Pam Helm splits her time between her veterinary practice and her busy family farm

No one will argue with the old adage, “that a woman’s work is never done,” but then factor in the multi-faceted accomplishments of women in agriculture and one will soon understand that women have decidedly impacted the nation’s diverse agricultural endeavors for generations. And the same can be said of Southwest Missouri veterinarian, Pam Helm.

Pam hails from the small North Central Iowa farming community of Algona, where she grew up on a farrow-to-finish hog farm, as well as acres of corn and soybeans. There was not a farm task that she did not attempt: from caring for livestock, driving tractors to bucking square hay bales.

“You couldn’t pay me enough to stay in the house,” Pam admitted. “Everything I did, I learned from example on my parents’ farm.”

Pam graduated in 2006 from Iowa State University, one of only 30 colleges in the nation to offer certified veterinary medicine degrees, and soon afterward married Newton County, Mo., native, Maxwell Helm. The couple have two daughters, Elizabeth, age 9, and Audrey, age 7, both are heavily involved in the family farming ventures.

Nevertheless, Pam’s roots into Missouri agriculture have quickly acclimated to the Newton County, Mo., locale thanks to the rich history of Maxwell’s family, tracing its roots back to the late 1860s through the Lankford name. In fact, Maxwell’s parents and grandparents are a mile and a half from their own immaculate 80-acre farmstead just west of the old family cemetery on Highway DD.

Pam’s first clinic was in Anderson, Mo., at the Anderson Animal Hospital. In 2010, she began working at Main Street Pet Care, working four days a week specializing in small animal and exotic animal care. Additionally, she does shifts at the Emergency Pet Center of the 4 States and has her own mobile emergency vet service. She often can be found assisting ranchers with herd issues, pulling a late-night calf or serving as the Newton County Fair veterinarian.

“As long as I can remember I have wanted to be a vet,” she admitted with a grin.

The couple’s home sits just north of the McDonald County/Newton County line, in fact, their previous home was a mile and half south in McDonald County, where in 2015 they were recognized as the 2015 McDonald County Farm Family of the Year by Missouri Extension and Farm Bureau for their farming enterprise.

You could say, “They are as busy as bees” with more 115 bee hives and a 56 head Limousin and Red Angus cross cow/calf operation supported by two bulls. One endearing aspect of their cattle operation is that it started with Maxwell’s 4-H heifers. In fact, they just lost his 25-year-old cow, but they still have several of her daughters and granddaughters in their herd.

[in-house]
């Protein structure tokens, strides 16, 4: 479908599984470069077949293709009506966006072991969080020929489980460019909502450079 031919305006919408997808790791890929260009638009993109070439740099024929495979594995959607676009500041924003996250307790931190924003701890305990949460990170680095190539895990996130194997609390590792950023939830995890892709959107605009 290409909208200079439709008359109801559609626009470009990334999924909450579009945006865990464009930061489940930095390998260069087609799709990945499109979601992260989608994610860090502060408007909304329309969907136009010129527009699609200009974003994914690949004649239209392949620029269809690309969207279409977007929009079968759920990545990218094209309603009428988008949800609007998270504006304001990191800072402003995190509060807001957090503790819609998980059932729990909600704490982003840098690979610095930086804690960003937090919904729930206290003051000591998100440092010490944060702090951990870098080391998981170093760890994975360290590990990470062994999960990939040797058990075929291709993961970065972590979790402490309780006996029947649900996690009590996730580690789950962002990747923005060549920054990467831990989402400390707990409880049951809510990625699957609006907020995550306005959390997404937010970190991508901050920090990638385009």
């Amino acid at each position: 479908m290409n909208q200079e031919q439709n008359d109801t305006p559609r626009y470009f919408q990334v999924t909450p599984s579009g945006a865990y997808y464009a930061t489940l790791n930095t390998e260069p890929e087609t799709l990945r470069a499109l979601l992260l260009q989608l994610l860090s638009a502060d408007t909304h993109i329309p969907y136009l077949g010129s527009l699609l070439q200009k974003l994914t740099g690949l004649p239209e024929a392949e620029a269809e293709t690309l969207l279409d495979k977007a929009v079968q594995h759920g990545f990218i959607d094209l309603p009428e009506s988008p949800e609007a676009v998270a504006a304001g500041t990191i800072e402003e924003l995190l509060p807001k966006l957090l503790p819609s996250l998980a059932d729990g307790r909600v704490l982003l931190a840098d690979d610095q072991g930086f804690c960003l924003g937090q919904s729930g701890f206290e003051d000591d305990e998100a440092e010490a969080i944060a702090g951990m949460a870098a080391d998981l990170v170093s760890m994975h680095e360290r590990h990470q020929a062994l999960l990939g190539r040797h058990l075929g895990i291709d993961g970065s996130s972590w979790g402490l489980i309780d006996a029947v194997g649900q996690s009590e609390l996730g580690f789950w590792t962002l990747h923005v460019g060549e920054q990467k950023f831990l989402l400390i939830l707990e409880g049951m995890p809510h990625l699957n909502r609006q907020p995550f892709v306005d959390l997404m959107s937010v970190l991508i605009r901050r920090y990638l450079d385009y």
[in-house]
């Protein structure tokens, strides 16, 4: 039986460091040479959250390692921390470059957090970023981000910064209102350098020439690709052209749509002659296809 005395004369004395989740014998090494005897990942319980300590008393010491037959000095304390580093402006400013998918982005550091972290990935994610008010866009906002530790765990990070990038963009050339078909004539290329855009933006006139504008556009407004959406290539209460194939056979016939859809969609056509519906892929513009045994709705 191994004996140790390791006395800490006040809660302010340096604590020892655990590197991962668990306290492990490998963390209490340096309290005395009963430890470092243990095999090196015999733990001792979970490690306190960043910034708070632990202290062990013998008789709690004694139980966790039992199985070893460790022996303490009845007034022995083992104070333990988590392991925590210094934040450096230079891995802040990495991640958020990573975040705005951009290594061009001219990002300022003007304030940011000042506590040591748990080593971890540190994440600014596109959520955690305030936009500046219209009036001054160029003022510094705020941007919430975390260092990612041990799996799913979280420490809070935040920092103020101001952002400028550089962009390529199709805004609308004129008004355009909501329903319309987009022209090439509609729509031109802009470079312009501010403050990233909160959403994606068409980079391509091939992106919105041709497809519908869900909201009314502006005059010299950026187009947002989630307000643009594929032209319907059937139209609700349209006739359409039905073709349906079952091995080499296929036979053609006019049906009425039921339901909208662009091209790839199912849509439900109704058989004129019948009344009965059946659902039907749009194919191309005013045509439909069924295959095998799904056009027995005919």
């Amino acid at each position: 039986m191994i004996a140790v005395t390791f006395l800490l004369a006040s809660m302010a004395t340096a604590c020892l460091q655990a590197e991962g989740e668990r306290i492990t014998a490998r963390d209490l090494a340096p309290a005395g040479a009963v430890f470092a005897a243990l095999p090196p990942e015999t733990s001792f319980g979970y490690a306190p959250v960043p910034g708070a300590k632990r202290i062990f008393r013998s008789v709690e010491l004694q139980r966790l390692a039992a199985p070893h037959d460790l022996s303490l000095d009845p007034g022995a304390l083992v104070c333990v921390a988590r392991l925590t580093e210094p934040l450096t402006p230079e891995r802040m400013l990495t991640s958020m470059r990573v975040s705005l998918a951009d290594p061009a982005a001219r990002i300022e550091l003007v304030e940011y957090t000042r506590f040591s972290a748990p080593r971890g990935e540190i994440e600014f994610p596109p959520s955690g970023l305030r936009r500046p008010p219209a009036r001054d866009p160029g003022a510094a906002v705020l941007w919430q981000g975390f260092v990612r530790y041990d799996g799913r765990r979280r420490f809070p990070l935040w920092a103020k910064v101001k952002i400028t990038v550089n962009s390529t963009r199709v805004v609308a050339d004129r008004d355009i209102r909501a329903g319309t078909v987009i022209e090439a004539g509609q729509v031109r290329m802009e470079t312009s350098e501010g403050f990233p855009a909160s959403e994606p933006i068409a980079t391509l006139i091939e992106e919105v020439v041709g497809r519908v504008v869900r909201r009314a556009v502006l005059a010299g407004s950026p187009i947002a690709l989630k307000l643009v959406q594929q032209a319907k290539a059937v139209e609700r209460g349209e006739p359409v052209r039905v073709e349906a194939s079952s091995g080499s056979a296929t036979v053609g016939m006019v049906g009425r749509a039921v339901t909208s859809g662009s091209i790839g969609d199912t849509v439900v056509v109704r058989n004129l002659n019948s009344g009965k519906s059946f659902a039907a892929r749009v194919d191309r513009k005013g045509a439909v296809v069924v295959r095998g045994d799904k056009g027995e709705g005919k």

The bee operation began with Maxwell’s desire to improve pollination in the area. He bought a couple hives from a gentleman who was retiring, and they quickly joined the Southwest Missouri Beekeepers Association to learn the necessary skills required for the apicultural industry. He is employed by Missouri Walnut out of Neosho, Mo., and travels the region as a log buyer.

Today the couple’s bee business has grown significantly and now features products crafted by Pam, including bee’s wax lip balm, goat milk and honey soap, not to mention flavored creamed honey and regular honey. The products can be found on their Helm Family Farms Facebook page.

They participate in the Missouri Grown program and Agri-Missouri program, which support local growers by giving them more exposure on a larger venue.

Pam, like so many farm and ranch women, knows there is no kicking off your shoes when hitting the door at home. Those shoes are likely to be exchanged for muck boots to help doctor their own herd, grabbing a hoe for their large garden and then canning the produce or jumping in the truck to attend their daughters 4-H event or softball game.

For relaxation, Pam quilts, knits, crochets, cans produce and, according to her family, she is quite a cook. Elizabeth has taken up her mother’s passion for quilting; earning the opportunity to show her quilt entry at last year’s Missouri State Fair.

Pam is also active in St. Mary’s Catholic Church in Seneca, as the bookkeeper.

When asked if she hopes their daughters will continue in the ag tradition, Pam was optimistic.

“I hope so,” she said. “They jump right in to help work cattle, have their own bee suits to help with the bee hives and help with harvest.”

The girls are well on their way to being ag women in their right. Both participate in 4-H, although Audrey is in Clover Kids, she tags around with older sister Elizabeth who shows Boer goats and has been selected for the Gold Buckle Gala in the upcoming Ozark Empire Fair event in July.

Pam’s deep love of farming, solid work ethic and commitment to home and family stands as a testament and model for all current and future women of agriculture in Missouri.

http://www.ozarksfn.com/wp-content/uploads/2018/06/Helm-1024x678.jpghttp://www.ozarksfn.com/wp-content/uploads/2018/06/Helm-150x150.jpgKatrina HineMissouri NeighborsNeighborsbees,Cattle,family farm,Helm,Missouri,Pam Helm,Seneca,VetPam Helm splits her time between her veterinary practice and her busy family farm No one will argue with the old adage, “that a woman’s work is never done,” but then factor in the multi-faceted accomplishments of women in agriculture and one will soon understand that women have decidedly impacted...The Ozarks' most read farm newspaper, reaching more than 58,000 readers in Missouri, Arkansas and Oklahoma